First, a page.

THE subject of Public Finance, as distinct from that of
Political Economy, has not of late years attracted much
attention in Great Britain. The very excellence of
English financial institutions and management has con-
tributed to this result by making the need of theoretic
study as a basis for practical reforms less pressing.
Though our financial literature is not quite so poor as
some critics imagine, it must be allowed to be deficient
in works dealing with the subject as a whole. Since the
well-known book of McCulloch first published in 1845
and now out of print there has been no manual available
for the student.
Such a want is specially felt in the work of teaching.
A lecturer who desires to deal with financial questions
has no text-book like those at the service of his French,
German, and Italian colleagues to use as the groundwork
of his instruction, and is therefore compelled to make
constant reference to foreign treatises not readily accessible
to, or easily read by, his class.
In the present work I have sought to temporarily supply
this need by going over the whole field of Public Finance
and presenting the results in a systematic form, so that
a student may at least obtain a general knowledge of
the leading facts and present position of this branch of
political science. The selection of topics and the space assigned to each have been determined under the influence
of this guiding idea, which has led to limitation of the
treatment in two respects.
In the first place, I have not sought to specially discuss
matters of temporary or local political interest, or to
decide on the merits of the conflicting arguments of party
advocates. For the purpose of scientific study it is the
general and permanent aspects of finance that most require
elucidation. None the less, however, do conditions that
underlie existing political controversies frequently come
into view. In every department of Finance questions of
real and practical importance are to be found. The
' purely academic discussion ' of to-day will be the ' burn-
ing question ' of a twelvemonth hence. This explanation
is necessary to account for the apparently curt treatment
of certain prominent questions such as that of compulsory
insurance (p. 85) which I had disposed of long. before the
present situation had arisen.
Again, I have not thought it advisable to devote space
to discussion of the financial bearings of the latest economic
theories. Admitting fully the great ability and vigour
with which the supporters of the Austrian school have
urged its claims, I feel that the controversy is as yet un-
closed and that the complete acceptance of the new theory
seems at the utmost to involve a translation rather than a
reconstruction of the older views on Finance, while the
practical deductions to be drawn from it are not at all
clear or universally accepted even by its upholders. A full
examination of its influence on Finance would, from both
the length and the difficulty of the inquiry, be altogether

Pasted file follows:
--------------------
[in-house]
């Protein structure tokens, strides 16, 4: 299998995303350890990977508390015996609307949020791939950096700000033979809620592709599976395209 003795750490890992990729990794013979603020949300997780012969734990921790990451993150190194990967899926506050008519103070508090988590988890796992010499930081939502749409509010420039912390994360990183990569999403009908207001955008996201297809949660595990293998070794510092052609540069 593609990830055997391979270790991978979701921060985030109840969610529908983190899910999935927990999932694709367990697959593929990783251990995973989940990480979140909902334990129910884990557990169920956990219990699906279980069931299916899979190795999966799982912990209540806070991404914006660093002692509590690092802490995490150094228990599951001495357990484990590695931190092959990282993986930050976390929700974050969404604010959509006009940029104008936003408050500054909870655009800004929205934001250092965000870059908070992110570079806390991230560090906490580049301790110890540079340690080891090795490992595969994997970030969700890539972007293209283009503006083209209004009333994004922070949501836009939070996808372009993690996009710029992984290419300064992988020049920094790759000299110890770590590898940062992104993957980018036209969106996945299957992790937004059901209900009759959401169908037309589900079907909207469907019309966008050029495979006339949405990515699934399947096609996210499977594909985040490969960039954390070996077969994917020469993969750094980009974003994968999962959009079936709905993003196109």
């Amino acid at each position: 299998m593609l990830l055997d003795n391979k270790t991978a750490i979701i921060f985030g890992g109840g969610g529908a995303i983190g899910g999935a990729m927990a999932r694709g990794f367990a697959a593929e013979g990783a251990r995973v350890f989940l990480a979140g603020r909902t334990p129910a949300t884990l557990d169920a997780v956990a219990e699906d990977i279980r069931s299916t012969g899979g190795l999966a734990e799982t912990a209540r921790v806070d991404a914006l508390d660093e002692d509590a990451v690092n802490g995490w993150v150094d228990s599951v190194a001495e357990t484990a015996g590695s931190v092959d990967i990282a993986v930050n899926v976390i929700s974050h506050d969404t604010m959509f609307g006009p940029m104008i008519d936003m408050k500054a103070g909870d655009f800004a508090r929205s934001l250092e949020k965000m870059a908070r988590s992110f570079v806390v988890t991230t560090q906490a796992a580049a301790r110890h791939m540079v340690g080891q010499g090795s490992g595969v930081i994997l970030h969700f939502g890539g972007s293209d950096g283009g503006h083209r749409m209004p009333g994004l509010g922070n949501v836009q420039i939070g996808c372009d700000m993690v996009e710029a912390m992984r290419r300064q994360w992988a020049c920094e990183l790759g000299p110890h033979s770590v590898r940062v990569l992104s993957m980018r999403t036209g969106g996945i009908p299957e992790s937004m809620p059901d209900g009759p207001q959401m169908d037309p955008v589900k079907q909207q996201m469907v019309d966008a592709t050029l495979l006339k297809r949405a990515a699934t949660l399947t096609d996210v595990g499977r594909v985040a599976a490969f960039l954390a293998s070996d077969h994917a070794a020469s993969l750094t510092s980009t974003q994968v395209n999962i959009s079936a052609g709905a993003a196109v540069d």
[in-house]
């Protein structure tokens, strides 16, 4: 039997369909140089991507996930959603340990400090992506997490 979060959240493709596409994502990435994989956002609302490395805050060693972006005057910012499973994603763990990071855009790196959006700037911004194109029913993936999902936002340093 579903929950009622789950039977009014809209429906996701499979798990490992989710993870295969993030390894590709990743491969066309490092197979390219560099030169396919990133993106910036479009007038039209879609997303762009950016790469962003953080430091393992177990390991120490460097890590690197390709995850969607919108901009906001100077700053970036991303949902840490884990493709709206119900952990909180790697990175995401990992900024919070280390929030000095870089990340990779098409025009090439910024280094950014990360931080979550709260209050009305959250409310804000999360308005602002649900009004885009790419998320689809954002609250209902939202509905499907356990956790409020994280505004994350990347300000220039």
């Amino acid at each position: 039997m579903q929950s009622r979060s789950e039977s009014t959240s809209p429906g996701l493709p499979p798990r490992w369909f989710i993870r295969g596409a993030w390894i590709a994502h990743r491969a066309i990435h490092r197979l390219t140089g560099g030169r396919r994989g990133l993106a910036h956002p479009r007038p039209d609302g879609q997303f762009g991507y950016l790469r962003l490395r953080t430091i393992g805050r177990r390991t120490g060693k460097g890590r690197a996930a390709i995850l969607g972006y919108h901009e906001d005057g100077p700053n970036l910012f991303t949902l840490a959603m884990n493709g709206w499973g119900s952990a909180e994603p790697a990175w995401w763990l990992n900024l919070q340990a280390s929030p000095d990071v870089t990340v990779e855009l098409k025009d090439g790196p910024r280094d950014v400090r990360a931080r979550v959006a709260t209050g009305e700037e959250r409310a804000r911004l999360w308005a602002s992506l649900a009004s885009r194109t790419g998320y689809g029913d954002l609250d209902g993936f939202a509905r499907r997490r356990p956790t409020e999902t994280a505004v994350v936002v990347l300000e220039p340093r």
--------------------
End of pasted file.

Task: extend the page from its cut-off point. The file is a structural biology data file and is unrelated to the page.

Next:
unsuited for a work like the present. Where necessary
as in the case of progressive taxation (p. 284) I have,
however, noted its bearing.
In acknowledging my many and heavy obligations I feel bound first to mention M. P. Leroy Beaulieu, whose Traite
dc la Science des Finances is probably the best-known and
most generally valued work on the subject. It was in
his full and admirably lucid treatise that I first studied
the science, and I have always used it with pleasure and
profit. Next, I would place the elaborate work of Wagner,
who supplies his readers alike with ingenious, if often
disputable doctrines, and carefully collected masses of
material. The manuals of Cohn, Roscher, and (though
in a less degree) Stein I have also found very serviceable.
On questions of administration and control I owe most to
M. Stourm's Le Budget. The same writer's Les Finances
de VAncien Regime et de la Revolution threw most light
on that important part of French financial history.
I used with advantage Clamageran's Histoire de I Impot
en France for the earlier periods. In respect to England
Mr. Dowell's instructive and entertaining volumes have,
been my chief guide. Besides the usual books of reference
amongst which I would specially name the successive issues
of The Statesman's Yearbook ', the Annuaire de Economic
Politique, The Statistical Abstract, and The Victorian
Yearbook the two Dictionnaires of M. Le"on Say, and the
works of Vignes, Fournier de Flaix, Alessio, and Professor
Ely gave me most information on existing conditions.
In dealing with financial statistics which have been kept
within the narrowest possible limits I have in most cases
rounded the figures in order to fasten attention on the
really important fa'cts expressed by them. For the same
reason in the conversion of foreign money into English
I have been satisfied with the approximate equation of
1 = $5 = 25 francs or lire = 20 marks. The fluctuations
of the rupee, the Austrian florin, and the rouble have
generally made their conversion undesirable, but I have
sometimes taken them at their exchange value.
Finally, I should explain that the references are, unless
where otherwise stated, to the volume and page of the
particular author. In order ^to prevent any mistake I have
added a list of the chief works referred to and the editions
C. F. BASTABLE.
TRINITY COLLEGE, DUBLIN.